Raspberry jam and blackberry wine gives the raw dough a purple color.

The final product.

We did our Black Friday shopping at the local estate auction.

I rolled out the refrigerated dough for Mom's thin, crisp sugar cookies, decorated with sprinkles by grandchildren. A tin of these made it to Iowa in my carry-on bag.

We visited a local artist and found this wonderful sculpture on her porch.

My friend Robin came over one night to cook a special mulled cider brew on Mom's stove.

Mom deserves a good book and a nap after the busy week.

 

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November 19, 2014

Lots of Lamb, coming and going

Our rams are busy now. We weighed and sorted all the lambs and sent the young replacement ewes (below) to meet one ram, while sending the second Hampshire ram to breed the experienced ewes.

Bob let that group into the alfalfa field behind the barn where they found an open gate and got into my garden. Something had to eat the frozen Brussels sprouts.

The heaviest wethers went to the auction market where they averaged 125 pounds and got the top price of $1.60 a pound.

On Monday, we shipped boxes of frozen lamb on dry ice to family in Maryland and North Carolina. Merry Christmas!

New baby lambs are due in April.

November 10, 2014

Tillage radish harvest

I've been growing a few tillage radishes in the garden, just to see how big they will get. I dug them yesterday because the ground is going to freeze solid by the end of the week. They can withstand a few frosts, but they will rot once the ground freezes.

I peeled one and roasted it in the oven with olive oil and salt. It was mild and delicious. The sheep will eat the extras.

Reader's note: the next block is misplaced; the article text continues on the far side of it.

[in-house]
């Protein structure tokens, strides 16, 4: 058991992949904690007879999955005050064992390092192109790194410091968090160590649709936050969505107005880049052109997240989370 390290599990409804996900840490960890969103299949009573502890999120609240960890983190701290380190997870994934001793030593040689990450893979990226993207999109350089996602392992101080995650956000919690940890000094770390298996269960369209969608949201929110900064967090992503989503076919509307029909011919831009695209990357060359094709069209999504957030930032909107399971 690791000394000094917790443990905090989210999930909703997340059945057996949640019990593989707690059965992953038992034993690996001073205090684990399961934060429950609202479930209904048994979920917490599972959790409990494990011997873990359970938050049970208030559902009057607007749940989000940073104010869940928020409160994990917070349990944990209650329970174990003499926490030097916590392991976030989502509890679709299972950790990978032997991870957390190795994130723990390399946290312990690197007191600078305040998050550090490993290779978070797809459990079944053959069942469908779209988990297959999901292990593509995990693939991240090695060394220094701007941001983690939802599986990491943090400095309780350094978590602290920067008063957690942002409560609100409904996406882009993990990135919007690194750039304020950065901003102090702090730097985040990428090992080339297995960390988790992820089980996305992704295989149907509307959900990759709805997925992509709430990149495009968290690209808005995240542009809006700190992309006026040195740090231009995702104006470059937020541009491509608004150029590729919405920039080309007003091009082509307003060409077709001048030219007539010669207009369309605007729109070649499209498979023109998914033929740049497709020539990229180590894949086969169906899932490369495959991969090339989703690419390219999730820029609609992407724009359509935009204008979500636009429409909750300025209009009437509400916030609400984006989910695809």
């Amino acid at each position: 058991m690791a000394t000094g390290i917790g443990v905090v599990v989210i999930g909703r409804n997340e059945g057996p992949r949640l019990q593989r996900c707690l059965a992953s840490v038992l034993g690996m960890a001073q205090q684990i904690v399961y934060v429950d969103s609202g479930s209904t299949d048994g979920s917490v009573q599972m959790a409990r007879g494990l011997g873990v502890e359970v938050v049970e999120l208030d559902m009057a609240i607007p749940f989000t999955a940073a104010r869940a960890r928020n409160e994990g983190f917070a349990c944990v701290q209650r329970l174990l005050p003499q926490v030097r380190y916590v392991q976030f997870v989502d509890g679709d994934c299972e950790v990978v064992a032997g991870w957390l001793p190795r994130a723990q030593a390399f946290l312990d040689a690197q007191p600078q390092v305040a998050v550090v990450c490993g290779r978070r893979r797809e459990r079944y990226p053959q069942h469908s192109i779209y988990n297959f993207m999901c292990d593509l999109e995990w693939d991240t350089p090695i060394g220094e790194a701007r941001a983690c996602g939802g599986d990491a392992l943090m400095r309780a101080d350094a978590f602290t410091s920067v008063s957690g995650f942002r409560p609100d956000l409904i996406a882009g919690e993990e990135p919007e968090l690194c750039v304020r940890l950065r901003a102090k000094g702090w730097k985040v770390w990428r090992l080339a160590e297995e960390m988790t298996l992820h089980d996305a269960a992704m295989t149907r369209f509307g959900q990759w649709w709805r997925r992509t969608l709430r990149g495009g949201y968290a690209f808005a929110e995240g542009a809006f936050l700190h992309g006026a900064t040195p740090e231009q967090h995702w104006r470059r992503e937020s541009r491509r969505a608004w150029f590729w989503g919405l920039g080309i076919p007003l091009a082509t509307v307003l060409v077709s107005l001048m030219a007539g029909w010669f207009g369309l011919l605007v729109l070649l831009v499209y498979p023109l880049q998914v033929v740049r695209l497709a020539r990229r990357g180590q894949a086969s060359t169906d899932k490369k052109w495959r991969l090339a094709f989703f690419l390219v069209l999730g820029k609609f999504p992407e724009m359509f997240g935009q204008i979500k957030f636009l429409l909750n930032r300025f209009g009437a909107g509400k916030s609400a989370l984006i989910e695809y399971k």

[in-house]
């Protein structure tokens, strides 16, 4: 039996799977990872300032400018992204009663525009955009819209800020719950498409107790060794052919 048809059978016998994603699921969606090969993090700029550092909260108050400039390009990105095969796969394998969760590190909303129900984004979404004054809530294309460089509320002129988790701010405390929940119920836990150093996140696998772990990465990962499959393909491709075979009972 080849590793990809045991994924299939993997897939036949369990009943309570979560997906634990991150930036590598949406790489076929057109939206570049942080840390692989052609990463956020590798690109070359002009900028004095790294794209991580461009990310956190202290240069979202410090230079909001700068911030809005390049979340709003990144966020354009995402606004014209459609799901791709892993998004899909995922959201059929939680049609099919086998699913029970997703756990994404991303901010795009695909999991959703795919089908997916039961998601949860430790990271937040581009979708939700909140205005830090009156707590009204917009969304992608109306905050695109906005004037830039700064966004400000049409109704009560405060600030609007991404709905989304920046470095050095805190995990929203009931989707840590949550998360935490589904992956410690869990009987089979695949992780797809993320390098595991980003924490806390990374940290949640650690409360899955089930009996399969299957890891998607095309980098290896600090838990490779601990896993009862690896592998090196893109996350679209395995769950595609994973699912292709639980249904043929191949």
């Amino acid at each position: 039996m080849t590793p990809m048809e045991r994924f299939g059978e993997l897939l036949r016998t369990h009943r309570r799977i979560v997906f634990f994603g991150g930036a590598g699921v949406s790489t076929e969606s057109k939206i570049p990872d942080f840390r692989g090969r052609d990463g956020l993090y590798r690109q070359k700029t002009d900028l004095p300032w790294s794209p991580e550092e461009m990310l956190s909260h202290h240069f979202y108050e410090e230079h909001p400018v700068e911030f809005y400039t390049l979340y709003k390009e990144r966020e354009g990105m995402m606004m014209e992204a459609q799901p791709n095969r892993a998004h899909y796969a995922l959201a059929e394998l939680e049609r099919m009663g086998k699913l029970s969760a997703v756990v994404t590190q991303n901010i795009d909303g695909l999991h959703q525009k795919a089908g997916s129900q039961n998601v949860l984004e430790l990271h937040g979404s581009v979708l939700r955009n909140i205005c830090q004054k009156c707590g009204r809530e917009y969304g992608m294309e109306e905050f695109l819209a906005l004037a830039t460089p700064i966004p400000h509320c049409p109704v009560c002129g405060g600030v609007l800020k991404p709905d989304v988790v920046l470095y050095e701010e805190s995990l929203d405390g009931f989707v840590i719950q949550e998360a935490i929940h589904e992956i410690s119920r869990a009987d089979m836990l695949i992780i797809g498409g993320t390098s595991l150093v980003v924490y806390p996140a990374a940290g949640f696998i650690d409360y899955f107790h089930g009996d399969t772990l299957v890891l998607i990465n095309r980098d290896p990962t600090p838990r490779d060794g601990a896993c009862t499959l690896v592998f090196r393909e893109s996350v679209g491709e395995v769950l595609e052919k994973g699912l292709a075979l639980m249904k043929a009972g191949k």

Please send me your tillage radish photos: staff@livingthecountrylife.com


 

November 5, 2014

Hedge apples

Our pasture fenceline is full of hedge apples. Is that what you call them? Other names are Osage oranges, horse apples, monkey brains/balls, and more.

I always put a few in the basement as an insect repellent. Bob uses the wood from the trees, cured a year or more, as fence posts.

You can read about the facts and myths about hedge apples here: http://lancaster.unl.edu/enviro/pest/nebline/hedgeapple.htm A few highlights:

1. The trees were named for the Osage Indians and widely planted in the Midwest as a living fence.

2. The wood is extremely hard, heavy, and durable. It shrinks less than most other wood.

3. Iowa State University toxicologists extracted and concentrated compounds from hedge apples and they were found to repel insects. However, the natural concentration in the fruit was too low to be an effective repellent.

October 28, 2014

Top 2 Fall Plants

I planted dahlias for the first time this year and they are stunning. The flowers started blooming in early July and got bigger and bolder each week in October. A hard freeze will zap them in a few days, but I will cut the blooms and bring them inside for another week of show.

The variety I planted is here: http://www.longfield-gardens.com/plantname/Dahlia-Gallery-Pablo

My second favorite fall plant is Brussels sprouts. This crop takes off in late summer and can stand a frost or two. I picked these beauties yesterday.

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October 24, 2014

Letters from Vietnam

I was visiting my parents in Maryland last year when Mom's first cousin Jim Crothers (far left) stopped by to say hello. As we reminisced about family history, Jim mentioned that he had served in Vietnam in 1969-1970. I hadn't known that. I started pestering him with questions.